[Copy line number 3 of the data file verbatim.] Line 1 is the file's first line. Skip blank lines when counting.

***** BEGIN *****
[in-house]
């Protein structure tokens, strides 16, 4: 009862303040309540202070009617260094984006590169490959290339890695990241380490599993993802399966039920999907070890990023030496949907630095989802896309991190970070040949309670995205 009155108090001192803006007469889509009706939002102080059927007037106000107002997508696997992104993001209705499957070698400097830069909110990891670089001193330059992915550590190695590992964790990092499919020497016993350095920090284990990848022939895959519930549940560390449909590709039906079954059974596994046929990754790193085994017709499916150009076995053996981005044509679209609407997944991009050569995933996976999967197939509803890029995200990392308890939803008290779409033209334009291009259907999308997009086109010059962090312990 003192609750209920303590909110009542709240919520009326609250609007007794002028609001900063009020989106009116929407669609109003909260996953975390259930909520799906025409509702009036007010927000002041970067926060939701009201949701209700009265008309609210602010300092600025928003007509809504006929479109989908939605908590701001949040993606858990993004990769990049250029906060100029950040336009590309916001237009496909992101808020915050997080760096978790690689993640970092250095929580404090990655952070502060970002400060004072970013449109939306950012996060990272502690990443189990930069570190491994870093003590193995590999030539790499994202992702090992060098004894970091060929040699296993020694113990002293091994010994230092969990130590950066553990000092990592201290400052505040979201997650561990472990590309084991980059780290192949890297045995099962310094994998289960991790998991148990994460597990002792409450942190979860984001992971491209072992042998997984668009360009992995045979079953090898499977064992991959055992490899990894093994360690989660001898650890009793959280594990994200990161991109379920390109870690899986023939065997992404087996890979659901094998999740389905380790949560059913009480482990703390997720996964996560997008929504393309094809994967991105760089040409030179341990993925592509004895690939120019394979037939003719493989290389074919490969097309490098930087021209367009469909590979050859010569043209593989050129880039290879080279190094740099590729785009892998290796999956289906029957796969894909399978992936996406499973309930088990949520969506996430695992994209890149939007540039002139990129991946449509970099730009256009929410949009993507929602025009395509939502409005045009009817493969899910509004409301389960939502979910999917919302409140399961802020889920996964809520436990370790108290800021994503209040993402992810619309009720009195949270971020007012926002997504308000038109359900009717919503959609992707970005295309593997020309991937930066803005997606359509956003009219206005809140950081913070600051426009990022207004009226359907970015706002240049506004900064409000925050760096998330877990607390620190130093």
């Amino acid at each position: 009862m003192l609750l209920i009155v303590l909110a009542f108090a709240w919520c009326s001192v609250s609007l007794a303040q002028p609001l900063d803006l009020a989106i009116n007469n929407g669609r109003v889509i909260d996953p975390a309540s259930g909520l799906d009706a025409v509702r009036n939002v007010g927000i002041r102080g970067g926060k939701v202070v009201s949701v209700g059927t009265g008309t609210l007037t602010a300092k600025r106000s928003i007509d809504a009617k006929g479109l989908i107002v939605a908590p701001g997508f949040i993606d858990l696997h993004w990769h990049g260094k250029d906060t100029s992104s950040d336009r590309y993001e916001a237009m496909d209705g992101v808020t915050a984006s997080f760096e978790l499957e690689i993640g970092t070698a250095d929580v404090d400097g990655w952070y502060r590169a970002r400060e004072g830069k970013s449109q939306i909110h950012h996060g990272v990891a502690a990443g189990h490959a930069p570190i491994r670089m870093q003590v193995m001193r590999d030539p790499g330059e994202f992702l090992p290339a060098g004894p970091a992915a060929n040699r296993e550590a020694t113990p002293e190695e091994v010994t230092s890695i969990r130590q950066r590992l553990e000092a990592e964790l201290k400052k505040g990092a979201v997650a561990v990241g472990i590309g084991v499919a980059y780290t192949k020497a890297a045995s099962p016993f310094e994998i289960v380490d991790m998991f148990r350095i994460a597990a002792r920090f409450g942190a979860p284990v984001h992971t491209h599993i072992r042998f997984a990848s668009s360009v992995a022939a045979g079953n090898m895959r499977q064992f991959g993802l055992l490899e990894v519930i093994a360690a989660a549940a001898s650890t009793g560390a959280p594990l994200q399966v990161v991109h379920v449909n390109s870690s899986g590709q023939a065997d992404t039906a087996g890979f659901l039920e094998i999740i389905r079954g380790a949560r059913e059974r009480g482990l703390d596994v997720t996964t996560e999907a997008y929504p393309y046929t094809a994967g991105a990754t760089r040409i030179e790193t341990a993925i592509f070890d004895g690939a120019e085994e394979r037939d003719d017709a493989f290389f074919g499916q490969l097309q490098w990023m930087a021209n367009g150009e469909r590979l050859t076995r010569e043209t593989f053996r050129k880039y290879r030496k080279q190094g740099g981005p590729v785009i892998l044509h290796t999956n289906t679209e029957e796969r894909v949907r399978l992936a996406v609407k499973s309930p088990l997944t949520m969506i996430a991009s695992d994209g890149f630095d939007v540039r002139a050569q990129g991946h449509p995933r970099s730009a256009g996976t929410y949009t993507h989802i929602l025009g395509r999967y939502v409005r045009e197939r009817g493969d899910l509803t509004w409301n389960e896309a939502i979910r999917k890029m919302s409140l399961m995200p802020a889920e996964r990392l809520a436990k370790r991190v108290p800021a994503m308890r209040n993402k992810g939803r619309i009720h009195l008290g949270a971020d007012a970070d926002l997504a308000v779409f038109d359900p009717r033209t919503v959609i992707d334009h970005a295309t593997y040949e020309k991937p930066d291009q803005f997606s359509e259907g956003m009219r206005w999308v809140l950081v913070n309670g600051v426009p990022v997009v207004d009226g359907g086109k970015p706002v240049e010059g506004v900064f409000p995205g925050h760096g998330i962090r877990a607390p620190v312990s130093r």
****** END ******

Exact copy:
């Amino acid at each position: 009862m003192l609750l209920i009155v303590l909110a009542f108090a709240w919520c009326s001192v609250s609007l007794a303040q002028p609001l900063d803006l009020a989106i009116n007469n929407g669609r109003v889509i909260d996953p975390a309540s259930g909520l799906d009706a025409v509702r009036n939002v007010g927000i002041r102080g970067g926060k939701v202070v009201s949701v209700g059927t009265g008309t609210l007037t602010a300092k600025r106000s928003i007509d809504a009617k006929g479109l989908i107002v939605a908590p701001g997508f949040i993606d858990l696997h993004w990769h990049g260094k250029d906060t100029s992104s950040d336009r590309y993001e916001a237009m496909d209705g992101v808020t915050a984006s997080f760096e978790l499957e690689i993640g970092t070698a250095d929580v404090d400097g990655w952070y502060r590169a970002r400060e004072g830069k970013s449109q939306i909110h950012h996060g990272v990891a502690a990443g189990h490959a930069p570190i491994r670089m870093q003590v193995m001193r590999d030539p790499g330059e994202f992702l090992p290339a060098g004894p970091a992915a060929n040699r296993e550590a020694t113990p002293e190695e091994v010994t230092s890695i969990r130590q950066r590992l553990e000092a990592e964790l201290k400052k505040g990092a979201v997650a561990v990241g472990i590309g084991v499919a980059y780290t192949k020497a890297a045995s099962p016993f310094e994998i289960v380490d991790m998991f148990r350095i994460a597990a002792r920090f409450g942190a979860p284990v984001h992971t491209h599993i072992r042998f997984a990848s668009s360009v992995a022939a045979g079953n090898m895959r499977q064992f991959g993802l055992l490899e990894v519930i093994a360690a989660a549940a001898s650890t009793g560390a959280p594990l994200q399966v990161v991109h379920v449909n390109s870690s899986g590709q023939a065997d992404t039906a087996g890979f659901l039920e094998i999740i389905r079954g380790a949560r059913e059974r009480g482990l703390d596994v997720t996964t996560e999907a997008y929504p393309y046929t094809a994967g991105a990754t760089r040409i030179e790193t341990a993925i592509f070890d004895g690939a120019e085994e394979r037939d003719d017709a493989f290389f074919g499916q490969l097309q490098w990023m930087a021209n367009g150009e469909r590979l050859t076995r010569e043209t593989f053996r050129k880039y290879r030496k080279q190094g740099g981005p590729v785009i892998l044509h290796t999956n289906t679209e029957e796969r894909v949907r399978l992936a996406v609407k499973s309930p088990l997944t949520m969506i996430a991009s695992d994209g890149f630095d939007v540039r002139a050569q990129g991946h449509p995933r970099s730009a256009g996976t929410y949009t993507h989802i929602l025009g395509r999967y939502v409005r045009e197939r009817g493969d899910l509803t509004w409301n389960e896309a939502i979910r999917k890029m919302s409140l399961m995200p802020a889920e996964r990392l809520a436990k370790r991190v108290p800021a994503m308890r209040n993402k992810g939803r619309i009720h009195l008290g949270a971020d007012a970070d926002l997504a308000v779409f038109d359900p009717r033209t919503v959609i992707d334009h970005a295309t593997y040949e020309k991937p930066d291009q803005f997606s359509e259907g956003m009219r206005w999308v809140l950081v913070n309670g600051v426009p990022v997009v207004d009226g359907g086109k970015p706002v240049e010059g506004v900064f409000p995205g925050h760096g998330i962090r877990a607390p620190v312990s130093r």